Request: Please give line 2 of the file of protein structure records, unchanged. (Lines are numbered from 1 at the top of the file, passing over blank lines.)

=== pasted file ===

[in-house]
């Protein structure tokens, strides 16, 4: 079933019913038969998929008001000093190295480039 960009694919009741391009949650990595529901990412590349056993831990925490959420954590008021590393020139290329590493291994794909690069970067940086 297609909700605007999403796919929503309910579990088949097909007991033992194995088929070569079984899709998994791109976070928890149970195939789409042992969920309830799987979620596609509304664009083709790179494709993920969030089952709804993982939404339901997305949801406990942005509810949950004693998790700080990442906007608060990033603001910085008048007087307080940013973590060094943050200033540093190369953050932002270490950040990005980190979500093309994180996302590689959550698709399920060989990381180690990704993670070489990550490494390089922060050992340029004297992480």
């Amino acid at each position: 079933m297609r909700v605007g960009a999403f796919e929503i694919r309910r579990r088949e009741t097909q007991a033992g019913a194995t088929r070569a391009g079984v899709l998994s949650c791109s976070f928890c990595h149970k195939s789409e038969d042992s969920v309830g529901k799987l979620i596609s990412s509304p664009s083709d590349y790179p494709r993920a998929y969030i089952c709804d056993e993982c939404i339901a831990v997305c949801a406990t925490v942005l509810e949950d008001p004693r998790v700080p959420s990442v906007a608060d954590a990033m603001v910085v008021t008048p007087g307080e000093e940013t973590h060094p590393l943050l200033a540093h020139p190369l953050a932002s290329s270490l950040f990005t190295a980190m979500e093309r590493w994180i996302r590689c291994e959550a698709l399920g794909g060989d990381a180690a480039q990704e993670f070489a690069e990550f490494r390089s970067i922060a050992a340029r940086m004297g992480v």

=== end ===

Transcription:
């Protein structure tokens, strides 16, 4: 079933019913038969998929008001000093190295480039 960009694919009741391009949650990595529901990412590349056993831990925490959420954590008021590393020139290329590493291994794909690069970067940086 297609909700605007999403796919929503309910579990088949097909007991033992194995088929070569079984899709998994791109976070928890149970195939789409042992969920309830799987979620596609509304664009083709790179494709993920969030089952709804993982939404339901997305949801406990942005509810949950004693998790700080990442906007608060990033603001910085008048007087307080940013973590060094943050200033540093190369953050932002270490950040990005980190979500093309994180996302590689959550698709399920060989990381180690990704993670070489990550490494390089922060050992340029004297992480």